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Strengthening the European Court of Human Rights: More Accountability Through Better Legal Reasoning

Final Report Summary - ECHR (Strengthening the European Court of Human Rights: More Accountability Through Better Legal Reasoning)

The project was focused on legal reasoning by the European Court of Human Rights (ECtHR). It provided both critical analysis of consistency and transparency issues in the ECtHR’s judgments, and concrete proposals to improve the ECtHR’s legal reasoning in a number of crucial fields:

1. The delimitation of the scope of human rights provisions. This issue was studied from both an empirical and a theoretical angle. Output on this topic includes the expert seminar ‘the Role of the European Court of Human Rights in Determining the Scope of Human Rights’ (Ghent, 12-13 March 2012), the book Shaping Rights in the ECtHR (Brems and Gerards eds., Cambridge University Press 2013), and the PhD thesis of Maris Burbergs, which includes an in-depth study of the ECHR’s reasoning with respect to the scope of catch-all article 8 of the European Convention on Human Rights (ECHR).

2. The accommodation of the particularities of non-dominant groups. This part of the research focused mostly on cultural and religious minorities and on women, and to a lesser degree on other non-dominant groups (children, persons with disabilities, LGB people). It included an in-depth study of face veil bans in Belgium and France, culminating in the ECtHR judgment of SAS v France, as well as a methodologically innovative exercise of rewriting ECtHR judgments. Other novel approaches included the application of discourse analysis to unearth anti-minority bias in ECtHR judgments, the application of procedural justice (cf. infra) concepts to the ECtHR’s minority case law, the criticial analysis of the new concept of ‘vulnerability’ in the ECtHR’s reasoning, and the development of a human rights approach to stereotyping. Output on this topic includes the conference ‘Mainstreaming Diversity: Rewriting Judgments of the European Court of Human Rights’, held in the building of the ECtHR on 3-4 February 2011, the expert seminars ‘Empirical Face Veil Research’ (Ghent, 9 May 2012), ‘Stereotyping as a Human Rights Issue’ (Ghent, 4 December 2013), and ‘Law’s Imagining of Religion: A Debate Across Disciplines’ (Ghent, 23 September 2014); the books Diversity and European Human Rights (Brems ed., Cambridge University Press 2013) and The Experiences of Face Veil Wearers in Europe and the Law (Brems ed., Cambridge University Press, 2014) and the PhD theses of Alexandra Timmer, Lourdes Peroni, and Saïla Ouald Chaib.

3. Addressing conflicts between ECHR rights. This part of the research developed a script that enables a consistent approach to the increasingly important issue of conflicts between ECHR rights. This was developed in the publications and PhD thesis of Stijn Smet. The output under this heading also includes the expert seminar ‘(How) Should the European Court of Human Rights Resolve Conflicts Between Human Rights? ' (Ghent, 16 October 2014).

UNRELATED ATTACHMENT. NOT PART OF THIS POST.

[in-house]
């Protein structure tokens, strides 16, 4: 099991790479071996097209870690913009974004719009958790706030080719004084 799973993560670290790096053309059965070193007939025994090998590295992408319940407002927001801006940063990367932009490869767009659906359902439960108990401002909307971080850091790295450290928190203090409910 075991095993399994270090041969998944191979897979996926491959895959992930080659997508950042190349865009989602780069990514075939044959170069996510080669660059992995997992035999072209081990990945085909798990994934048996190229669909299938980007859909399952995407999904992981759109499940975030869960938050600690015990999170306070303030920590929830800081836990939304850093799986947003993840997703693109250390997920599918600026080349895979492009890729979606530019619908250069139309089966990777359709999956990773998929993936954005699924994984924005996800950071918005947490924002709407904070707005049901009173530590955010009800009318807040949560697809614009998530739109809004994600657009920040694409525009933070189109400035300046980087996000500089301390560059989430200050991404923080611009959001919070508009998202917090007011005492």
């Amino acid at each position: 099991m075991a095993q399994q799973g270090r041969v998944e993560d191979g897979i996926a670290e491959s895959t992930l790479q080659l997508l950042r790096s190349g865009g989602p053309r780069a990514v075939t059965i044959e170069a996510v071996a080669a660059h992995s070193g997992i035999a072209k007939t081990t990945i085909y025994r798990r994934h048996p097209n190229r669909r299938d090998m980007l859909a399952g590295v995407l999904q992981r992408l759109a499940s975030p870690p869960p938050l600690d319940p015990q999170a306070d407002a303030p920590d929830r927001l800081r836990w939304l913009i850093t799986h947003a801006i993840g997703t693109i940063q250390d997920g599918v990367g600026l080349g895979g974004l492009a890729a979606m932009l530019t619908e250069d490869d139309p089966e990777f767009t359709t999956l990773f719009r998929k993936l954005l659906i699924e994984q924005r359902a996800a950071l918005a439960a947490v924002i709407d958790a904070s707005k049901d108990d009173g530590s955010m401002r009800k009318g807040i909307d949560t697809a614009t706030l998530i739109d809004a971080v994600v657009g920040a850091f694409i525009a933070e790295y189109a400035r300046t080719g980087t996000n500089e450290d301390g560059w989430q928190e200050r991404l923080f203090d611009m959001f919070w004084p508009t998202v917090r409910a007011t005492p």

4. Transparent proportionality reasoning. This topic was addressed from at least four perspectives. One, the critical analysis of the ECtHR’s use of the ‘margin of appreciation’ doctrine was a recurrent theme throughout the research, and the subject of the expert seminar ‘The Margin of Appreciation Doctrine of the European Court of Human Rights’ (Ghent, 21 May 2010). Two, the coherence between minimum and maximum perspectives to human rights protection was explored in depth in the paper ‘Don’t use a sledgehammer to crack a nut?: less restrictive means in the case law of the European Court of Human Rights’ (Brems and Lavrysen, forthcoming in Human Rights Law Review). Three, the team explored the relevance of social psychology findings on procedural justice for the ECtHR. This resulted amongst others in the papers ‘Procedural Justice in Human Rights Adjudication: the European Court of Human Rights”(Brems and Lavrysen, Human Rights Quarterly, 2013, 176-200) and, ‘Doing minority justice through procedural fairness: face veil bans in Europe’(Brems and Ouald Chaib, Journal of Muslims in Europe, 2013, 1-26) and the expert seminar ‘Procedural Justice in Courts’ (Ghent, 17 January 2014). Four, in his PhD thesis, Laurens Lavrysen critically explores the Court’s reasoning on positive state obligations and proposes a coherent approach to proportionality reasoning for negative as well as positive obligations.

Three researchers already successfully defended their PhD thesis in the context of this project: Alexandra Timmer, Stijn Smet and Lourdes Peroni. All obtained subsequent postdoctoral positions. Three more PhD theses (by Maris Burbergs, Saïla Ouald Chaib and Laurens Lavrysen) will be completed and defended in the course of 2015.

Above all, the ECHR project enabled the PI, Prof. Brems, to develop within the Ghent University Human Rights Centre a dynamic research group focused on the ECtHR. The visibility of this group is the result of the quality and quantity of its publications and of the events it organizes, as well as of its successful blog (www.strasbourgobservers.com) and its third party interventions before the ECtHR .